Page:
Andrographis is used throughout Asia for its multiple health-promoting properties to support the immune system by stimulating white blood cells. It is safe and effective in treating upper-respiratory infections associated with colds and flus. Dosage: As directed on package.
A homeopathic combination, this works best when taken at the first sign of flu symptoms. Dosage: As directed on package.
Supplementing with ginseng throughout winter appears to help the immune system fend off cold viruses, according to research in Canada. A study by the University of Western Ontario found volunteers taking Panax ginseng had many less cold/flu symptoms than a placebo group. Dosage: As directed on label.
- PROBIOTIC with FOS
When the bowel flora is in balance, the body can better deal with the infections associated with cold and flu. Dosage: Take 1 dose (powder or capsule) 3-4 times a day during illness, preferably on an empty stomach.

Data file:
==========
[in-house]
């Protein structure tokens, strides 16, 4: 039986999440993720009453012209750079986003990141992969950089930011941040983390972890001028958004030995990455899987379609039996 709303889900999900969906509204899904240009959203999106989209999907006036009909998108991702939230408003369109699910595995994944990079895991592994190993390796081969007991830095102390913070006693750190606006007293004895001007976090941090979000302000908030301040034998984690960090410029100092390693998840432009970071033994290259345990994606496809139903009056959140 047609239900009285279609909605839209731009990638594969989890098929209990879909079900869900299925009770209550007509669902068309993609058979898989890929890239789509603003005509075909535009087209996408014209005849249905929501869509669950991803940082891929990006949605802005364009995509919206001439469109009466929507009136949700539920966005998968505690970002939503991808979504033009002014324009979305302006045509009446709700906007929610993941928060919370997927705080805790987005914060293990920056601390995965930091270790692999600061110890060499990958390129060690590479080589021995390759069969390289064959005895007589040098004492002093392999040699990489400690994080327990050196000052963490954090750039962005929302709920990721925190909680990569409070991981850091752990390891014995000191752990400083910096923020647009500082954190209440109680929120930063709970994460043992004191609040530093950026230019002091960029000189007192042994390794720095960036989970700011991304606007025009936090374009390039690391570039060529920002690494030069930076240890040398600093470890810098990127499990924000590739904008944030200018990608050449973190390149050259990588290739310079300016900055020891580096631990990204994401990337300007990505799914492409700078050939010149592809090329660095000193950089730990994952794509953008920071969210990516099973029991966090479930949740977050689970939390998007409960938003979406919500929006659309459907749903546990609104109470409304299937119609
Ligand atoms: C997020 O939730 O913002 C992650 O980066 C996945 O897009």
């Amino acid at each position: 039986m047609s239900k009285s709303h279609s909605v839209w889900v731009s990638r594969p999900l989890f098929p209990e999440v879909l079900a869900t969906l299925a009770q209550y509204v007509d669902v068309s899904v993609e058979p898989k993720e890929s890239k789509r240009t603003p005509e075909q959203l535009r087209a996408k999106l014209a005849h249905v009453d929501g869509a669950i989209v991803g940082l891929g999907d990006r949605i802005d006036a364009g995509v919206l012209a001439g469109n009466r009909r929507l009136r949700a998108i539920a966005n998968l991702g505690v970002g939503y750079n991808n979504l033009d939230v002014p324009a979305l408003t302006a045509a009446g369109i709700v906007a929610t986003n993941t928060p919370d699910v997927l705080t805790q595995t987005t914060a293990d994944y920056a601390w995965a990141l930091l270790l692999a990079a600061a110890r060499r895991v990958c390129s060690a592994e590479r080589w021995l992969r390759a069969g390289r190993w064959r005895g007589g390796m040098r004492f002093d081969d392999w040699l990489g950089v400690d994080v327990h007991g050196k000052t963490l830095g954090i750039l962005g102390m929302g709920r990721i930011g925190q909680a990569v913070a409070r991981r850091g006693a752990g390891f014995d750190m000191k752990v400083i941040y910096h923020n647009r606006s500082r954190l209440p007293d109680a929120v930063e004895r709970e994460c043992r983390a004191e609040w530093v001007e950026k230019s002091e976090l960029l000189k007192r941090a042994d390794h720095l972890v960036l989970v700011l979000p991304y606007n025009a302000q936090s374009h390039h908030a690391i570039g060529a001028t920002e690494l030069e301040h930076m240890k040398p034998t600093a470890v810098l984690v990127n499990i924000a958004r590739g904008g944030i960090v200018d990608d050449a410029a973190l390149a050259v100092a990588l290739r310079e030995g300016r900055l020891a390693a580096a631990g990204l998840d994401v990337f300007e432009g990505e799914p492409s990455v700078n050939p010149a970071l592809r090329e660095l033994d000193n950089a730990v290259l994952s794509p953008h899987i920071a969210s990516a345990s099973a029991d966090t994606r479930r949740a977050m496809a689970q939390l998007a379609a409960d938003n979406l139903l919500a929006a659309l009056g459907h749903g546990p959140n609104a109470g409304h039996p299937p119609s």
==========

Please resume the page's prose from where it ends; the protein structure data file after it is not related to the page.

This versatile herb has both immune-enhancing and anti-microbial effects. Dosage: As directed on package.
- REISHI, MAITAKE, and SHIITAKE MUSHROOMS
These Chinese and Japanese mushrooms have been used to enhance the activity of macrophages and leukocyte-fighting cells that form part of the immune response. Dosage: As directed on package.
- COENZYME Q10
CoQ10 is a nutrient often overlooked as an immune-system supporter. Dosage: 20-100 mg a day for maintenance.
Bergner, P. Elderberry. Medical Herbalism, Winter 1996-97. 8(4); 1, 11-12.
Blumenthal, M. Americans Suggest Herbs are Promising Alternatives. Herbalgram.org, Online Resource 10/31/04.
Brown, DJ. Beyond Chicken Soup. Natural Pharmacy, Jan. 1997. 1(1a); 1, 14-15.
Fight a Cold with Ginseng? Vitamin Retailer, December 2005. 12(12); 48.
Sahelian, R. Achoo, A ‘How-to’ Guide for Squashing the Common Cold. Better Nutrition, Jan. 1999 P. 24.
Sisu Ester-EVC Fact Sheet. 1997.
Wagner, H. Herbal Immunostimulants for the Prophylaxis and Therapy of Colds and Influenza. The European Journal of Herbal Medicine, Spring 1997. 3(1); 22-30.
Weiss, D. Cold and Flu- Echinacea. Ask the Doctor. Brochure by Enzymatic, 2001.
Wolfson, D. A Shield of Immunity. Nutrition Science News, Sept. 1999, 4(9); 414-420.
Up Next: Crohn's Disease